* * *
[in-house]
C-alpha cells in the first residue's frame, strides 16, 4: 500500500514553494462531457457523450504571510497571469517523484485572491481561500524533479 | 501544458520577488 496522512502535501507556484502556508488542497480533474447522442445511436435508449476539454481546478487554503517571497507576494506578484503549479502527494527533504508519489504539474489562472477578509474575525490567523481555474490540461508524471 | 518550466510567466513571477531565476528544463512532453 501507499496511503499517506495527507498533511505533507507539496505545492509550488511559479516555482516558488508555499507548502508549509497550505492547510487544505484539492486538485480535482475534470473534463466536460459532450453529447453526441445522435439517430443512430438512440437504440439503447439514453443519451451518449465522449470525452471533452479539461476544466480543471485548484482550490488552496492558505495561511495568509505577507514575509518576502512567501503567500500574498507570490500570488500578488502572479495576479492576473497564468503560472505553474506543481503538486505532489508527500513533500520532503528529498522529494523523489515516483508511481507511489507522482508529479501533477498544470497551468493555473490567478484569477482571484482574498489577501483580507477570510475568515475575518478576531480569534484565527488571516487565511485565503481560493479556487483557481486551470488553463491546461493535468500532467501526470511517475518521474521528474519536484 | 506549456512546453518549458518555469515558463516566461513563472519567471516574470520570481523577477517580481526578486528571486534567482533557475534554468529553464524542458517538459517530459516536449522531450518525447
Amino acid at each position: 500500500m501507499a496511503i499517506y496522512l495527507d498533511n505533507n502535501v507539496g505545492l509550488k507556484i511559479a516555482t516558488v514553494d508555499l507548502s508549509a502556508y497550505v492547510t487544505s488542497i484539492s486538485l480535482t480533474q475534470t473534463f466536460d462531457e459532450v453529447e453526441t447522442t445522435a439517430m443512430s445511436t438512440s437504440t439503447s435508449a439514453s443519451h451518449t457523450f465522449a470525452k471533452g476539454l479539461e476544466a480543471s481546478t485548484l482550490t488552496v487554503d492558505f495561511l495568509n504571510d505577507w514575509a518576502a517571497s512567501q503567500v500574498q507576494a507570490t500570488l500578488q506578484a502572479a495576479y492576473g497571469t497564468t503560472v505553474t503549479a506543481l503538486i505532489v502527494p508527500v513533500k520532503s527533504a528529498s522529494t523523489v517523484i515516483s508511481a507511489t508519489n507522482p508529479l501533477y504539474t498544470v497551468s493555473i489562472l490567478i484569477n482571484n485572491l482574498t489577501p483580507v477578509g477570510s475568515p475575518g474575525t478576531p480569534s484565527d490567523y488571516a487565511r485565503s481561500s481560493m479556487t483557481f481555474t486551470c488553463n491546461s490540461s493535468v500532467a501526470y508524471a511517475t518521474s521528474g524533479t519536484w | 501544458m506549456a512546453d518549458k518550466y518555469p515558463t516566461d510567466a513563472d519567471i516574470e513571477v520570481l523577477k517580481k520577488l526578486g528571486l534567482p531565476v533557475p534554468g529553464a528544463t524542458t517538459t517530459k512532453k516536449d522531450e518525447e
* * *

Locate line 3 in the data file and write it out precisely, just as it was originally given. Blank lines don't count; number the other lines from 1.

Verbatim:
Amino acid at each position: 500500500m501507499a496511503i499517506y496522512l495527507d498533511n505533507n502535501v507539496g505545492l509550488k507556484i511559479a516555482t516558488v514553494d508555499l507548502s508549509a502556508y497550505v492547510t487544505s488542497i484539492s486538485l480535482t480533474q475534470t473534463f466536460d462531457e459532450v453529447e453526441t447522442t445522435a439517430m443512430s445511436t438512440s437504440t439503447s435508449a439514453s443519451h451518449t457523450f465522449a470525452k471533452g476539454l479539461e476544466a480543471s481546478t485548484l482550490t488552496v487554503d492558505f495561511l495568509n504571510d505577507w514575509a518576502a517571497s512567501q503567500v500574498q507576494a507570490t500570488l500578488q506578484a502572479a495576479y492576473g497571469t497564468t503560472v505553474t503549479a506543481l503538486i505532489v502527494p508527500v513533500k520532503s527533504a528529498s522529494t523523489v517523484i515516483s508511481a507511489t508519489n507522482p508529479l501533477y504539474t498544470v497551468s493555473i489562472l490567478i484569477n482571484n485572491l482574498t489577501p483580507v477578509g477570510s475568515p475575518g474575525t478576531p480569534s484565527d490567523y488571516a487565511r485565503s481561500s481560493m479556487t483557481f481555474t486551470c488553463n491546461s490540461s493535468v500532467a501526470y508524471a511517475t518521474s521528474g524533479t519536484w | 501544458m506549456a512546453d518549458k518550466y518555469p515558463t516566461d510567466a513563472d519567471i516574470e513571477v520570481l523577477k517580481k520577488l526578486g528571486l534567482p531565476v533557475p534554468g529553464a528544463t524542458t517538459t517530459k512532453k516536449d522531450e518525447e